Tuesday, April 18, 2006

CLUB NOAH, PALAWAN – DAY 1 (Activities)

After the orientation and a high-spirited welcome song, we went to our little cabana (#9) and saw the beautifull hibiscus flowers on the bed and the little balcony over the water. The cabana was not an overly luxurious or romantic place, but rather small and efficient. It had two single beds also, which would prove to make our sleeping uncomfortable because I still wanted to lay by Tim, but we didn’t really both fit.

We both really liked the balcony though. It overlooked the sea on high tide and you could see tons of fish of every imaginable color swimming around over the white sand bottom that was visible.
[One of the types of fish we saw regularly was this thin, long-nosed guy]
On low tide, the sea receded about 5-6 feet and the water was either very shallow or the sea bed was exposed. When this happened, tons of scurrying little crabs and fish-hunting blue herons took the place of the fish. I am not certain this was the species “blue heron” – what I mean is that it was a bird that looked like a heron and it was the color dark blue. [Tim just proved himself to be his father’s son and looked up the bird – it was actually an “egret”.]

[Holes in the rocks formed by the flowing of the tidal water]

[The lonely egret hunts it's dinner at low tide]

[Low tide under the cabanas...high tide will reach the level of the white paint]

By now it was a little after 10:00am, which was kind of amazing to us that it was so early in the day, but we had been up for seven busy and exciting hours already. We wanted to change clothes as quickly as possible and find something to do until lunch. We were both really hungry at this point. Tim was also very sore from our last Tae Kwon Do class and so he scheduled a massage, which he received for an hour in an airy outdoor pavilion overlooking the beach. I took my book and put on sunblock and headed towards a hammock hung between two coconut trees to read. I fell asleep for awhile and when I woke up, I was pretty burned. We were so close to the equator that the sun just laughed at my sunblock.

[Tim's Note: In the U.S., your typical Rite Aid-Banana Boat brand-cocoa-flavored sunscreen is- what...25, 30, maybe 45 SPF? Before we left we went to SM in Makati and bought several tubes of waterproof, sweatproof, all day 50+ SPF sunblock. But as Kendra said, our futile attempts to protect our pasty white U.S. East Coast skin were instantly laughed at by the blazing sun directly overhead]. I realized I would be a tomato before we left.

After I woke up, I went to find Tim (who had never returned to me after inquiring at the front desk about his massage, because as soon as he asked for one, he was ushered off to the pavilion, so I didn’t really know where he was). I could see Tim laying on the massage table and sat on one of the tables to read my book and wait for him.

Lunch Adventure
Lunch opened at noon. This paragraph will be another account of Kendra being frustrated at her lack of food options, so if you are tired of reading about that, skip ahead. Basically, the long and short of this situation is that Tim had arranged ahead of time with the travel agent that I was a vegetarian and he wanted to make sure I would have enough food options. He was actually told by the travel agent that special food would be prepared for me, so we were happy about this.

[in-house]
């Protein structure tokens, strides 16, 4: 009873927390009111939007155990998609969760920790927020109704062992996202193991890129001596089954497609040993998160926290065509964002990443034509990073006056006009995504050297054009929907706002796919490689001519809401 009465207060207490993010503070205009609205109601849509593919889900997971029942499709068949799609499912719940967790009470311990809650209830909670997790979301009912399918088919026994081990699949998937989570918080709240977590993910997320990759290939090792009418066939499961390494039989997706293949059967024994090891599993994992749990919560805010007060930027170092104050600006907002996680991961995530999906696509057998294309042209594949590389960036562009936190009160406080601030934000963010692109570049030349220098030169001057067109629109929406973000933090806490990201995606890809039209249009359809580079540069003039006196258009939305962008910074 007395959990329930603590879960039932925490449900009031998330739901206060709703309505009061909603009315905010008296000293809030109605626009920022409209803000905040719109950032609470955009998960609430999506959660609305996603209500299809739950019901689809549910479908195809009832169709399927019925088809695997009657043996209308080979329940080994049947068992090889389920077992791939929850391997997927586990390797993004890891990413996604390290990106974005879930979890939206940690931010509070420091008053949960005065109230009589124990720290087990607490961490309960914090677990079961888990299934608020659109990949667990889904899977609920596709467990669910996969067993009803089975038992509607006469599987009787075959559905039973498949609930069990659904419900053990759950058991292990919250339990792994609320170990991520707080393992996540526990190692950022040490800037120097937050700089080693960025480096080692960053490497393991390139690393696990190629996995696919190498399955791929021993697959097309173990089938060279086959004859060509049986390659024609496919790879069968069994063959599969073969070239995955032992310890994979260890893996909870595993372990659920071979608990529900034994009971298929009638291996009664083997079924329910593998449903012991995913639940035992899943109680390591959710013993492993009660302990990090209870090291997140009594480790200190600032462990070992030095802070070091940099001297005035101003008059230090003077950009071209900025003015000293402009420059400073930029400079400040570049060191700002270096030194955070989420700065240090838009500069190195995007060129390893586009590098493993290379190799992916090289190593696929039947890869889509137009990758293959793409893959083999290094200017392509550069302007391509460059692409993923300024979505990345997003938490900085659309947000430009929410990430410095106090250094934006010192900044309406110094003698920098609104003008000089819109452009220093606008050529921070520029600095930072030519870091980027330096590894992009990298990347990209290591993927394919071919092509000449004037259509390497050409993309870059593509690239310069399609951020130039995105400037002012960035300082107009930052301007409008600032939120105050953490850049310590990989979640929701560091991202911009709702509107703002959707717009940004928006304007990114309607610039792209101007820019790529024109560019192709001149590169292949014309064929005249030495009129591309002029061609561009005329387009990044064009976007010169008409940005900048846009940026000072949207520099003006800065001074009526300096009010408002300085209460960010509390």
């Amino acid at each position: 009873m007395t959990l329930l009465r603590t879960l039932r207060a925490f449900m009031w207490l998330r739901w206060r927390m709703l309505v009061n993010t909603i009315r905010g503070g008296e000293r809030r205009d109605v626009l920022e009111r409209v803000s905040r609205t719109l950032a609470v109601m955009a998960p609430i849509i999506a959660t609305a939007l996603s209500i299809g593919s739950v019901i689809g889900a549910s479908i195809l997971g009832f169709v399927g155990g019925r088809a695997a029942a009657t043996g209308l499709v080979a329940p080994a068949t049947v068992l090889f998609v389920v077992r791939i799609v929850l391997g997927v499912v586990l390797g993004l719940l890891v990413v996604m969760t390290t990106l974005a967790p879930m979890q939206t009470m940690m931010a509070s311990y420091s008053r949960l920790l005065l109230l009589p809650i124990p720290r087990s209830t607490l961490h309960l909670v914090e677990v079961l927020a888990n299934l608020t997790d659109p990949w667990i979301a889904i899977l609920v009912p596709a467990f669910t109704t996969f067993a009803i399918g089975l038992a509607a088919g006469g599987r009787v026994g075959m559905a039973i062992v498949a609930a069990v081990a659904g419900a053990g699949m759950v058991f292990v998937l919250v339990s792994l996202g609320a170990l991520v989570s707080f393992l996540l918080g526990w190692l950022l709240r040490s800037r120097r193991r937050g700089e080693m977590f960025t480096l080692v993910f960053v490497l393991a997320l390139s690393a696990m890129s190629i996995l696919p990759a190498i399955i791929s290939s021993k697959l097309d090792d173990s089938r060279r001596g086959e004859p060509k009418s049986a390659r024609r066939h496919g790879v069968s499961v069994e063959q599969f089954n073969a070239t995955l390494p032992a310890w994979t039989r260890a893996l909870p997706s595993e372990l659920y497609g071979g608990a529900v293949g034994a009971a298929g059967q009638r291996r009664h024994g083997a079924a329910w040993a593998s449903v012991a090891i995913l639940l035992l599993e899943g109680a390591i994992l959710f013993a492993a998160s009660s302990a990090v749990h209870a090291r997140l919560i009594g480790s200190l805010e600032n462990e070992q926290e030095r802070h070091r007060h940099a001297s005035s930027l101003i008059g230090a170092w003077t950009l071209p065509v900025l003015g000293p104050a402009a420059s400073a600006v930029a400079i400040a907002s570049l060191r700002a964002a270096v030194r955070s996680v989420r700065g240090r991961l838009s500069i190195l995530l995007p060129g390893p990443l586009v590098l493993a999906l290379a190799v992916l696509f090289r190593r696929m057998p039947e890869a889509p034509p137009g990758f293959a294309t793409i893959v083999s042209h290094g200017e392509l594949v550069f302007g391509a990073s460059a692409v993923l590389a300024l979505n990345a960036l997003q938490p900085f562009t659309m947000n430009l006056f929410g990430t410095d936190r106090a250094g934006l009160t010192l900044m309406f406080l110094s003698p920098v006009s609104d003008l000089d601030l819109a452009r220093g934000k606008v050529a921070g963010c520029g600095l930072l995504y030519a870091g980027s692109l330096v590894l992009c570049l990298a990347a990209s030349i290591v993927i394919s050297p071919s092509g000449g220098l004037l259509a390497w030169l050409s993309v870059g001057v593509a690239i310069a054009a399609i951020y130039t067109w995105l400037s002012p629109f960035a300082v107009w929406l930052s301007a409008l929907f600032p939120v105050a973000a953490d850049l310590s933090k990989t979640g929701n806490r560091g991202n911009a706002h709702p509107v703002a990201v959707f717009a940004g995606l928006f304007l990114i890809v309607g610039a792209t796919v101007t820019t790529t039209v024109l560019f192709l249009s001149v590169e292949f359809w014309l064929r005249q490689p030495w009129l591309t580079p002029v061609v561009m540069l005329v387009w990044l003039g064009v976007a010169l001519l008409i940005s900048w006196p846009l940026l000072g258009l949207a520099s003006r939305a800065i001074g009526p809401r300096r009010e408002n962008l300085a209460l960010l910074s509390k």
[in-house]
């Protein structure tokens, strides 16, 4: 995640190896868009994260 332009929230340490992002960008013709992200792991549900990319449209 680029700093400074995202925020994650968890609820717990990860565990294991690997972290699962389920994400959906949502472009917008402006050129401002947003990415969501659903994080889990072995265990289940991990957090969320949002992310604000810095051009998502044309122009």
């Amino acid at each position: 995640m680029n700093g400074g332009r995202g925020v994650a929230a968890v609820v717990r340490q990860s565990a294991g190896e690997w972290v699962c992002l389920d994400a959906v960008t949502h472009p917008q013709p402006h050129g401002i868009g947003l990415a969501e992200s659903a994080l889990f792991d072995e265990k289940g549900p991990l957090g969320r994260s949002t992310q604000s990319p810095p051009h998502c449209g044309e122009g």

During our trips to Dominican Republic and other places, I don’t have a lot of options and end up just eating rice and whatever I can scrounge from the salad bar. Although this can be painful, I don’t mind doing it for places that are all-inclusive and super cheap, because my expectations aren’t that high to begin with. However, this place was pretty close to American resort prices and was not all-inclusive, and so I wanted to be able to eat some good food.

As luck would have it, somehow the arrangements for my food were never made and all that was on the buffet that was vegetarian was white rice and bread. I was hungry, tired, sunburnt, and frustrated. My disappointment must have been very apparent (down side of having large eyes and a very expressive face), because when Tim got up to tell the kitchen staff that he had previously arranged for available vegetarian food, we got surrounded by about 5 people who were pretty frantic and very upset that I was disappointed already.

They did their best to get down what I wanted to eat and scrambled to make some type of salad for me. I tried my best to thank them profusely for the food they made me (carrot and mushroom sculpture thing), but I’m afraid this initial experience gave me the reputation for the rest of our visit that I was somewhat demanding and hard to please. People were very friendly to me but seemed to have a going in position that I would be difficult, which was unfortunate. After lunch we had a drink at one of the bars and watched the ocean.

We saw some of the girls from the staff (I am referring to them as girls because I think they probably were – many of the staff seemed pretty young – definitely under 20 and probably closer to 17-18) trying to chop a coconut with a plastic kitchen knife. They were not able to, and in a demoralizing move, one of the men came over and held the knife with one hand and chopped it in half with one strike. This was a little humorous because there had been 4 of the girls working on the coconut before.

Swimming in the Ocean
Once our food settled we put our swim suits on, more sunblock, and went for a swim in the ocean. It was a little rocky by the beach but soon settled into beautiful soft sand. The rocks were easy to avoid, giving the glass-like clarity of the water which was also extremely warm. We swam out to a little floating dock about 50 yards from shore and did dives (Kendra) and cannonballs (Tim) off of it.